Transparency Reporting for Beginners
Since Google published its first “transparency report” in 2010, many other Internet companies large and small have started issuing there own reports on government demands for user data. And now, in light of recent revelations about the scope of the National Security Agency's surveillance of the Internet through programs like “PRISM”, a broad coalition of companies, privacy advocates and transparency experts have joined together to demand that the government allow even more reporting about national security surveillance. Come learn from some of those companies, advocates and experts about the opportunities and challenges that come with doing your own transparency reporting, and hear why transparency reporting is good for privacy and free speech, good for democracy, good for your company’s bottom line, and good for the Internet industry as a whole.
Bart Volkmer is an attorney Dropbox where he manages matters related to litigation, security, privacy, copyright, government data requests and removals. Before joining Dropbox, Bart was at Wilson Sonsini Goodrich & Rosati in Palo Alto. Bart worked on tons of interesting cases at WSGR, including YouTube's summary judgment victory over Viacom (the first time around). Bart had the honor of starting his legal career by clerking for Judge Richard Seeborg in the Northern District of California.
Dorothy Chou is a Policy Manager at Google Inc. She leads Google's policy efforts to increase Transparency around issues that affect civil liberties and the open Internet. Prior to working at Google's headquarters in Mountain View, she focused on Google's challenges in China, free expression, and child safety in their Washington, D.C. office. Dorothy holds a B.S. in International Politics from Georgetown University's Walsh School of Foreign Service.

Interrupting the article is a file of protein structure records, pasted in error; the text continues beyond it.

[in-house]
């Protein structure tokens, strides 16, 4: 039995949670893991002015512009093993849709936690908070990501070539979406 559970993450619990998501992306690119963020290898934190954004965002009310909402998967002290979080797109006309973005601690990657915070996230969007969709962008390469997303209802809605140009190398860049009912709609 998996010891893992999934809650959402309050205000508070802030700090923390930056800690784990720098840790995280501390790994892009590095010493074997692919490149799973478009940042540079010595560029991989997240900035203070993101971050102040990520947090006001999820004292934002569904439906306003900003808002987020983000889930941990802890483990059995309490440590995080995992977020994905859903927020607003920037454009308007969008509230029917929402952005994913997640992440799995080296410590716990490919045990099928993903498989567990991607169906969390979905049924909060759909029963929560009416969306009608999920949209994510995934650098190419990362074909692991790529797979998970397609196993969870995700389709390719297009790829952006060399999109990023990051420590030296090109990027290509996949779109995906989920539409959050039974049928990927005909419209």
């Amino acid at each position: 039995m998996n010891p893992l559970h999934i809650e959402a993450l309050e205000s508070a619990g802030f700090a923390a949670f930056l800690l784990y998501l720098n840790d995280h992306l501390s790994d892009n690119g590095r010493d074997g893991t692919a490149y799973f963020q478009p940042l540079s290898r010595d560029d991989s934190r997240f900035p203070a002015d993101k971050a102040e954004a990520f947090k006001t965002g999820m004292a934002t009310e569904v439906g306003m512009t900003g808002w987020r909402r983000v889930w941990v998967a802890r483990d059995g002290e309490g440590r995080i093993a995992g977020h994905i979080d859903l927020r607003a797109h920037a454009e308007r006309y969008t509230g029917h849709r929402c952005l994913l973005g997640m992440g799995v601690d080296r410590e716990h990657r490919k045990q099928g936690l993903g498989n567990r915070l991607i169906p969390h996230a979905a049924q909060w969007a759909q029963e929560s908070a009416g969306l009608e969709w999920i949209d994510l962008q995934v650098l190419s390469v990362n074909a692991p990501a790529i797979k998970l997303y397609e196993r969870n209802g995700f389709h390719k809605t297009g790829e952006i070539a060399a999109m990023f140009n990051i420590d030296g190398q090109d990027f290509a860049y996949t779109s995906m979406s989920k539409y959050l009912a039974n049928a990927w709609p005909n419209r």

Open Technology Institute At New America Foundation
Kevin Bankston is the Policy Director of the New America Foundation’s Open Technology Institute, where he works in the public interest to promote a stronger and more open Internet for a stronger and more open society, with a focus on issues of Internet surveillance and censorship. Prior to leading OTI’s policy team, Kevin was a Senior Counsel and the Director of the Free Expression Project at the Center for Democracy & Technology, a Washington, DC-based non-profit organization dedicated to promoting democratic values and constitutional liberties in the digital age. Before that, he worked for nearly a decade at the Electronic Frontier Foundation in San Francisco, specializing in free speech and privacy law with a focus on government surveillance, Internet privacy, and location privacy. He attended UT Austin as an undergraduate and SXSW is his favorite excuse for coming back to town and catching up on his BBQ and Tex-Mex consumption.
Fellow, Berkman Center for Internet & Society, Harvard University; Project Dir, Herdictorg
Berkman Center for Internet & Society
Ryan Budish is a fellow at the Berkman Center for Internet & Society at Harvard University. As a fellow he researches corporate transparency of government requests for user data, as well as Internet censorship as the Project Director of Herdict, a crowd sourced platform to collecting data on website accessibility. Ryan received his J.D. cum laude from Harvard Law School, where he served as an editor of the Harvard Law Review.